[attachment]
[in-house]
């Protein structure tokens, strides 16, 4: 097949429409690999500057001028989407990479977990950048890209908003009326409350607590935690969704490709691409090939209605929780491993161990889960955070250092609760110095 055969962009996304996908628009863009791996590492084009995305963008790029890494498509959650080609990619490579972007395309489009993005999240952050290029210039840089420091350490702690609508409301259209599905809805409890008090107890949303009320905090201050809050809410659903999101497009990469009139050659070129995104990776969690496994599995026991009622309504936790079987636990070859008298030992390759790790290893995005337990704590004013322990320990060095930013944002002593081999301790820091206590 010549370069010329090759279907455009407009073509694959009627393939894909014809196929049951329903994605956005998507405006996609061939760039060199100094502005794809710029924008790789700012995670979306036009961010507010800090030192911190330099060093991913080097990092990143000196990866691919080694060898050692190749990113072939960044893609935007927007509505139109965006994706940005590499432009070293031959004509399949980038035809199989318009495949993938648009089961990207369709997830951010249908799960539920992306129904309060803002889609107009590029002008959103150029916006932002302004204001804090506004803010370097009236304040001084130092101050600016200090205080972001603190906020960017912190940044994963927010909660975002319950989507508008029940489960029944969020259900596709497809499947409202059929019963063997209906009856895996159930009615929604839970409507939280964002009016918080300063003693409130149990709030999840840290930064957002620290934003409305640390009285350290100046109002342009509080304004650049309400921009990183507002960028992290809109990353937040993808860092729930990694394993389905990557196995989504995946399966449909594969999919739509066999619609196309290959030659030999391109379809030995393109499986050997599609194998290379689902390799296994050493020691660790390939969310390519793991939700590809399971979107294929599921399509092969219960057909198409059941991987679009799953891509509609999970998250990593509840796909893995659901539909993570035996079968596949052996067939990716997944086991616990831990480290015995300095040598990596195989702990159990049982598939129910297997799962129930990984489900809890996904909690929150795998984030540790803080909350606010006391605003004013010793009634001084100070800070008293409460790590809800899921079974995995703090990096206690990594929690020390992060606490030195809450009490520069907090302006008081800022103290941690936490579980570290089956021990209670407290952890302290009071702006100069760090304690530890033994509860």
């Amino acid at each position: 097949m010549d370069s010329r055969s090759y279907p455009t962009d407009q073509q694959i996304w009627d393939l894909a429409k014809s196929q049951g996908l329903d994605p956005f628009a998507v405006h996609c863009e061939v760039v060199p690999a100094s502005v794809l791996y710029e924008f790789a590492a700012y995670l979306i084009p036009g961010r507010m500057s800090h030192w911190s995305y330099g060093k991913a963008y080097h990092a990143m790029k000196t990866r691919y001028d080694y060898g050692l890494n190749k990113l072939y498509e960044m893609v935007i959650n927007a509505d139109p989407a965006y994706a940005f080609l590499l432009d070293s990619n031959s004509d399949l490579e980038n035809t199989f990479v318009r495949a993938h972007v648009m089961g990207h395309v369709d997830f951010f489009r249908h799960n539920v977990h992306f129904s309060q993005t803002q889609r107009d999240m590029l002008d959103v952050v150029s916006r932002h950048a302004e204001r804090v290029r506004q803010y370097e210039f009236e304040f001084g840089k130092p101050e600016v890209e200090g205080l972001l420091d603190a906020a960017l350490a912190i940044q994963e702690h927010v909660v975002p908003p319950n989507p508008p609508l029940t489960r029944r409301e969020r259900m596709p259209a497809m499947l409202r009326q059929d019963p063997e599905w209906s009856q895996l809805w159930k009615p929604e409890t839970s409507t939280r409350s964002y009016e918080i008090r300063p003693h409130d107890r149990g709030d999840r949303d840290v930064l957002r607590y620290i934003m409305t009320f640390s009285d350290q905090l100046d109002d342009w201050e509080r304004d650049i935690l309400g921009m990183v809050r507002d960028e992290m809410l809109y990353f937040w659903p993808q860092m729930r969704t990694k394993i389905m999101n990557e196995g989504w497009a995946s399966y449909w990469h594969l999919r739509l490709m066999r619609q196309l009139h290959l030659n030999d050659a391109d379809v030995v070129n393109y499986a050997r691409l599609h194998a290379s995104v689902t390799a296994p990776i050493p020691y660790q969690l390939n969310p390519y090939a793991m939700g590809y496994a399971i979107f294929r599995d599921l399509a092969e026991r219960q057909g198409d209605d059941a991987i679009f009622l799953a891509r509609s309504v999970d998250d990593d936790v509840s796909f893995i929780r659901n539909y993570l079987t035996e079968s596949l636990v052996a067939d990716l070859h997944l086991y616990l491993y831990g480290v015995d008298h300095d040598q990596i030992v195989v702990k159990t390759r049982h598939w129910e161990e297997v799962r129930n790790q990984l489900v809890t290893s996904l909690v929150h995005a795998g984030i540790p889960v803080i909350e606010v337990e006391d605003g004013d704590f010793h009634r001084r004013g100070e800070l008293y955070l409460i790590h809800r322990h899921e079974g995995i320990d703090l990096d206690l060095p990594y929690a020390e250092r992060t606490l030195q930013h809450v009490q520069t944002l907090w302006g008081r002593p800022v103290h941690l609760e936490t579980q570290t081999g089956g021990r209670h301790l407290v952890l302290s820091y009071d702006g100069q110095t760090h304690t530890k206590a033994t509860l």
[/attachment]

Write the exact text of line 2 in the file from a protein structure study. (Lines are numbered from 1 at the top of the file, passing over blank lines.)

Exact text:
């Protein structure tokens, strides 16, 4: 097949429409690999500057001028989407990479977990950048890209908003009326409350607590935690969704490709691409090939209605929780491993161990889960955070250092609760110095 055969962009996304996908628009863009791996590492084009995305963008790029890494498509959650080609990619490579972007395309489009993005999240952050290029210039840089420091350490702690609508409301259209599905809805409890008090107890949303009320905090201050809050809410659903999101497009990469009139050659070129995104990776969690496994599995026991009622309504936790079987636990070859008298030992390759790790290893995005337990704590004013322990320990060095930013944002002593081999301790820091206590 010549370069010329090759279907455009407009073509694959009627393939894909014809196929049951329903994605956005998507405006996609061939760039060199100094502005794809710029924008790789700012995670979306036009961010507010800090030192911190330099060093991913080097990092990143000196990866691919080694060898050692190749990113072939960044893609935007927007509505139109965006994706940005590499432009070293031959004509399949980038035809199989318009495949993938648009089961990207369709997830951010249908799960539920992306129904309060803002889609107009590029002008959103150029916006932002302004204001804090506004803010370097009236304040001084130092101050600016200090205080972001603190906020960017912190940044994963927010909660975002319950989507508008029940489960029944969020259900596709497809499947409202059929019963063997209906009856895996159930009615929604839970409507939280964002009016918080300063003693409130149990709030999840840290930064957002620290934003409305640390009285350290100046109002342009509080304004650049309400921009990183507002960028992290809109990353937040993808860092729930990694394993389905990557196995989504995946399966449909594969999919739509066999619609196309290959030659030999391109379809030995393109499986050997599609194998290379689902390799296994050493020691660790390939969310390519793991939700590809399971979107294929599921399509092969219960057909198409059941991987679009799953891509509609999970998250990593509840796909893995659901539909993570035996079968596949052996067939990716997944086991616990831990480290015995300095040598990596195989702990159990049982598939129910297997799962129930990984489900809890996904909690929150795998984030540790803080909350606010006391605003004013010793009634001084100070800070008293409460790590809800899921079974995995703090990096206690990594929690020390992060606490030195809450009490520069907090302006008081800022103290941690936490579980570290089956021990209670407290952890302290009071702006100069760090304690530890033994509860």